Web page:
Brush your dog between baths to loosen dead skin, dirt, and saliva. That alone will improve the way your pup smells.

8. Rolling, Rolling, Rolling

While it seems terrible to human counterparts, some dogs love rolling in the yard – dirt, grass, sand, mud and whatnot. What they encounter during these jaunts can be quite unpleasant. Your dog is just trying to cover other scents from what they perceive as another animal encroaching on their territory.

9. Skin Problems

There are many skin conditions in dogs that may cause bad aromas. A common one is seborrhea that smells rather musty or like blue cheese. Seborrhea results from a yeast build up on the dog’s skin. A routine of bathing, medicine, and ear cleaning is the only answer to this problem.

Breeds that have overlapping skin folds are prone to smells because the interior of the folds easily retain moisture. This causes dermatitis and infections. Keep those folds clean and dry, but consult with your vet about the best regiment so you don’t remove healthy oils in the process.

Hormonal imbalance, fungus, skin allergies, parasites or an infection in an unnoticed region of the skin may also make dogs stink. Your dog may itch more or lick incessantly.

10. Skunk

If your dog is unfortunate to startle a skunk, you will end up with a stinky dog. The skunk’s smell can linger for as long as a year if you don’t get it all out. A dog’s face is usually where skunk spray lands.

When this happens, rinse your dog’s eyes with cool water, and then it's time to fight off the skunk smell. There are several anti-skunk home treatments you can use for alleviating skunk smell, but you will need to use them more than once.

1st method: Start with a mix of dish soap, baking soda, and hydrogen peroxide. To one tsp dish soap add ¼ cup of baking soda and a full quart of hydrogen peroxide. Put this blend on your dog’s coat and leave it for 20 minutes. Now give your dog a bath using regular dog shampoo, rinsing very well. Two or three more times of this should do the trick.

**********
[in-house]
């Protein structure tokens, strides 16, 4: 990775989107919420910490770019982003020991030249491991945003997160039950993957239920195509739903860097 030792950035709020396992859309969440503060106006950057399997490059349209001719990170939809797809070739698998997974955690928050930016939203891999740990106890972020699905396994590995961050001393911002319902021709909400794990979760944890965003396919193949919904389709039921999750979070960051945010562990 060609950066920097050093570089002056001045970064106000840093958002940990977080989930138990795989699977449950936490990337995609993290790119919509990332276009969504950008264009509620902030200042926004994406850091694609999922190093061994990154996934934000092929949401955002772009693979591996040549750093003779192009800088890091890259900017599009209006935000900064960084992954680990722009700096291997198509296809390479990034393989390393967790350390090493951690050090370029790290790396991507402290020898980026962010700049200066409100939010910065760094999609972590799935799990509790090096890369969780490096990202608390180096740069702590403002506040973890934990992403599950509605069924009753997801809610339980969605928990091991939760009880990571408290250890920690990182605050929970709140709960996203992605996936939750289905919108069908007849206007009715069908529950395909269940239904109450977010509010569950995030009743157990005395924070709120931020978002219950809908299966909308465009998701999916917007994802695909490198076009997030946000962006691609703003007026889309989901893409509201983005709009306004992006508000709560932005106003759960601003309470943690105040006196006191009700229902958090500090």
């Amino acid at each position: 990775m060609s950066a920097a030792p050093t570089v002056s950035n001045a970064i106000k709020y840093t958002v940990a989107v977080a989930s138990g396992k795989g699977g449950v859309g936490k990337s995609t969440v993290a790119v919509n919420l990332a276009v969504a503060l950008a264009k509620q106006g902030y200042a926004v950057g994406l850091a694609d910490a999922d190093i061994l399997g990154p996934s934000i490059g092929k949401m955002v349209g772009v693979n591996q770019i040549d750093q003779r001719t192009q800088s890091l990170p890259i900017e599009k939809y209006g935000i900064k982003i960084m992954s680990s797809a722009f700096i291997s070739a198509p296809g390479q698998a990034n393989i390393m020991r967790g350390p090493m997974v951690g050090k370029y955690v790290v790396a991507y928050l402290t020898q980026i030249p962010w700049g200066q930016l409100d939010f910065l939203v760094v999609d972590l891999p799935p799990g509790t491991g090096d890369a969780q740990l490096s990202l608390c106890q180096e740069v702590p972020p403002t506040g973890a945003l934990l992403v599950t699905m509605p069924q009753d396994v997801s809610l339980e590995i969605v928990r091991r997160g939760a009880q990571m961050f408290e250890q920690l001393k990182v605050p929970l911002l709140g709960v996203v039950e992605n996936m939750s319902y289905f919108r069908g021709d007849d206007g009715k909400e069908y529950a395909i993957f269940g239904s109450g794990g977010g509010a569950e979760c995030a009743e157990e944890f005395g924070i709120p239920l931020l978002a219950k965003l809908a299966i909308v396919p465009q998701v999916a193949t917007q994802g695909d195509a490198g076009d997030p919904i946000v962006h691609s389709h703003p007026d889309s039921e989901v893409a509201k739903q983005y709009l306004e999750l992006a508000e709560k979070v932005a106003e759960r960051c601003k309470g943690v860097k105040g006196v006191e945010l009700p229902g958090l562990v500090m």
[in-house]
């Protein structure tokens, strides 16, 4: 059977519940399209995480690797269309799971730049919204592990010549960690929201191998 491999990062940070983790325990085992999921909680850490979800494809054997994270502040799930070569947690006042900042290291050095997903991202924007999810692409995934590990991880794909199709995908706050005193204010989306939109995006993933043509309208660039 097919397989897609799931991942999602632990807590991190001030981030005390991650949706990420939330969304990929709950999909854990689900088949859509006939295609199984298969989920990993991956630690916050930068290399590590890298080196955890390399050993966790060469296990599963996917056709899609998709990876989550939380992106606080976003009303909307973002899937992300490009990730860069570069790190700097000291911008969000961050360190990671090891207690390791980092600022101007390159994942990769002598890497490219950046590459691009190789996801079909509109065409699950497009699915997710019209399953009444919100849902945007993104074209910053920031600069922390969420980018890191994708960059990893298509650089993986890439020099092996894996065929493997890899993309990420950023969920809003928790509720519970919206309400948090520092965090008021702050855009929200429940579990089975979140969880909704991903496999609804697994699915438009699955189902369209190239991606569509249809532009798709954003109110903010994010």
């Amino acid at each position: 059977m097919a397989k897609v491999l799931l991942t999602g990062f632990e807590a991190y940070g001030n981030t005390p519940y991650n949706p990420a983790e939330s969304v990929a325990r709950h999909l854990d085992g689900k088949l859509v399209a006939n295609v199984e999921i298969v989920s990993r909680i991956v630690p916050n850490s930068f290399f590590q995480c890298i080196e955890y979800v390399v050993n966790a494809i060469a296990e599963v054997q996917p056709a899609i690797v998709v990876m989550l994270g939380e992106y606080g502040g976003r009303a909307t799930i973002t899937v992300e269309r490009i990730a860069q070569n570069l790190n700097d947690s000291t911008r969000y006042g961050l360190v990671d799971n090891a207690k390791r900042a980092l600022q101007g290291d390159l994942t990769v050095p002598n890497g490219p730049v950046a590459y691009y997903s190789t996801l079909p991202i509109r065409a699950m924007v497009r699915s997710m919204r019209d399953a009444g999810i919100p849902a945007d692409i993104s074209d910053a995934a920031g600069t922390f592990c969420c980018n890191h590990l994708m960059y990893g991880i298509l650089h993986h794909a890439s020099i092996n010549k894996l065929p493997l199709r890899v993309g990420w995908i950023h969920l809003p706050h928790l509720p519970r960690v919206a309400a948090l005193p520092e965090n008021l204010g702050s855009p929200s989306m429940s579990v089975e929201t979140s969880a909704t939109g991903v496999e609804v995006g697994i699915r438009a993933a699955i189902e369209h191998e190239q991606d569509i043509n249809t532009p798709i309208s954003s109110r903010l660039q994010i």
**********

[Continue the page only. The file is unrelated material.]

2nd method: Wash your dog using the regular pet shampoo product. Dry the dog, then start applying tomato juice. Make sure it all sinks into the skin. Leave it there for 15 minutes, rinse and repeat. (Owners of white dogs should not panic if the pet's fur turns slightly orange – this will go away quickly.)

Beyond this, you can certainly buy a product specifically designed to tackle skunk spray on dogs. Your vet or a nearby pet supply store can offer recommendations, but some of the best brands for this are Bodhi Dog and Nature's Miracle.

11. Urinary Tract Infection

A strong scent of urine on your dog may reveal a urinary tract infection. These are more common than you may think. Other signs of an infection include increased thirst, more trips than normal outside, or signs that the dog is feeling pain while urinating.

Any abnormal urine smell coming from your dog should be reported to the vet. Other reasons that this smell might occur include diabetes, fungal infections, or kidney stones or kidney disease and failure.

12. Wet Dog

Your pooch may smell perfectly fine before a bath, but during and after the bath is a completely different matter. The reason wet dogs smell bad is because it releases old oil, yeast, dirt and other microorganisms into your dog’s fur as you wash them. Make sure your dog is dried thoroughly after the bath, and that will go away. You can also use a dog conditioner with an inoffensive smell, or a pet perfume to make your pup smell better.

READ NEXT: How to Make a Dog Smell Good

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Why Does My Dog Stink and What to Do

Shelly lives in Iowa with her husband and Australian Shepherd named Tex. She's been an animal lover since she was a child. Currently, she enjoys reading and writing about dogs, and spending time with her family and getting involved in all things pets.